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S. Korea braces for impact for China's second export regulations on industrial urea

By Park Sae-jin Posted : December 4, 2023, 11:08 Updated : December 4, 2023, 11:08
Photograph by Yoo Dae-gil
[Photograph by Yoo Dae-gil]
SEOUL -- South Korea will hold emergency meetings to discuss and prepare for the impact of a second aqueous urea solution shortage crisis after China has shut down the customs process for industrial urea material, just before the products are loaded onto carrier ships.

Previously, Beijing stopped exports of urea, vital for the production of aqueous urea solution in 2021, bringing a crippling shortage of products that are critical to the operation of cargo trucks and factory machinery. China is a key supplier of urea, sulfate, and phosphate. China produces urea solution through a series of steps including ammonia synthesis and urea synthesis using coal.

Beijing's curbs on exports of urea were caused by the decreased production of coal in China. The country reduced coal production for various reasons, including the challenges related to air pollution and health concerns, as well as China's commitments to address climate change and increase the country's dependency on renewable energy. As a result, the production of coal decreased while the level of domestic and international demands remained.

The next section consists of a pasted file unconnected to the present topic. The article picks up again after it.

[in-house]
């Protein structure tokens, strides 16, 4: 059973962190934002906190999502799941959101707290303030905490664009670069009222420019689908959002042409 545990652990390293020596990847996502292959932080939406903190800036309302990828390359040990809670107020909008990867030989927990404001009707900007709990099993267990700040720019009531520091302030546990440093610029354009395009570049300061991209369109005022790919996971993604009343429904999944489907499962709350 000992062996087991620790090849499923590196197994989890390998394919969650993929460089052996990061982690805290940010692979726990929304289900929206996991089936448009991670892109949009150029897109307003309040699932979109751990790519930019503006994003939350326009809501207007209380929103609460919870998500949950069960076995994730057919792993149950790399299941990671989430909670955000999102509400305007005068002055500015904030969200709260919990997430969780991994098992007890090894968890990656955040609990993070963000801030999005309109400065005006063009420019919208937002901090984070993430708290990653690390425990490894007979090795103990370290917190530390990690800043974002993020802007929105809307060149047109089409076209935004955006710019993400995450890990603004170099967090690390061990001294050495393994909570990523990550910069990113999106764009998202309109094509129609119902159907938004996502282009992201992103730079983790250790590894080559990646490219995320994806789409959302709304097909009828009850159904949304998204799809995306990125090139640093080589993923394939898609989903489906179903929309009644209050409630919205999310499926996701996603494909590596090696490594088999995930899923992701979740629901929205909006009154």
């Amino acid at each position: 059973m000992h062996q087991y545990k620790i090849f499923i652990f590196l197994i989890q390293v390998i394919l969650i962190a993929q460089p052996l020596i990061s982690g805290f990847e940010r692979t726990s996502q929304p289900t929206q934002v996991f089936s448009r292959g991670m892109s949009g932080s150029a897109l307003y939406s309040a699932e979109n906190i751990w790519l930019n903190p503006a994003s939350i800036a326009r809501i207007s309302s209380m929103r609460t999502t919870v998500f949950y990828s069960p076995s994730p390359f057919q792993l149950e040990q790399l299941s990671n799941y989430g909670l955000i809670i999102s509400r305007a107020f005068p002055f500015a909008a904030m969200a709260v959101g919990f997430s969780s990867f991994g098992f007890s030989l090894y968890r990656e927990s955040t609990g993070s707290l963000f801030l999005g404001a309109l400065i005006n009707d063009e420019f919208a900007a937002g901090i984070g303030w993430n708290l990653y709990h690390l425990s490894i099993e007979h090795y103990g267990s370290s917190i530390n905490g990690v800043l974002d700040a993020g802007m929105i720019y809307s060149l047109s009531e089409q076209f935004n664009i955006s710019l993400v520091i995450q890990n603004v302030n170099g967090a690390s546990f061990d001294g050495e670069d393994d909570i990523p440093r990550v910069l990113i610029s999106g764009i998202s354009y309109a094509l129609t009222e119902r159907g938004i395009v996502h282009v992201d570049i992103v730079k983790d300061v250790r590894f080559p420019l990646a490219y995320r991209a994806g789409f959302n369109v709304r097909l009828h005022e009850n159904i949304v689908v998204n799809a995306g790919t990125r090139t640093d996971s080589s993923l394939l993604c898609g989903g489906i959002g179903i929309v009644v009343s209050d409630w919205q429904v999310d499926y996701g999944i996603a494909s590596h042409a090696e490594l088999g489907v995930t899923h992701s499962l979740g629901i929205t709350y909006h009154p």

Out of about ten million vehicles installed with diesel engines in South Korea, about four million sedans, sport utility vehicles, and trucks are subject to European emission standards and use a diesel exhaust fluid (DEF) made with 32.5 percent urea and 67.5 percent deionized water. DEF is consumed in selective catalytic reduction (SCR) that reduces the amount of nitrogen oxides (NOx), which are harmful pollutants, in diesel exhaust emissions.

According to the South Korean government, China's customs office has recently blocked the shipments of urea from Chinese manufacturers to South Korean buyers without disclosing the reason. The government predicted that Beijing has imposed an export ban on urea due to increased domestic demand for urea. Seoul has requested Beijing to look into the matter regarding the shipment ban of urea but there was no official explanation.

The Ministry of Trade, Industry, and Energy, the Ministry of Economy and Finance, and the Ministry of Foreign Affairs plan to discuss supply chain response measures on December 4, in light of China's recent suspension of customs clearance for urea. The government estimates that the domestic reserves of urea are sufficient for about three months.

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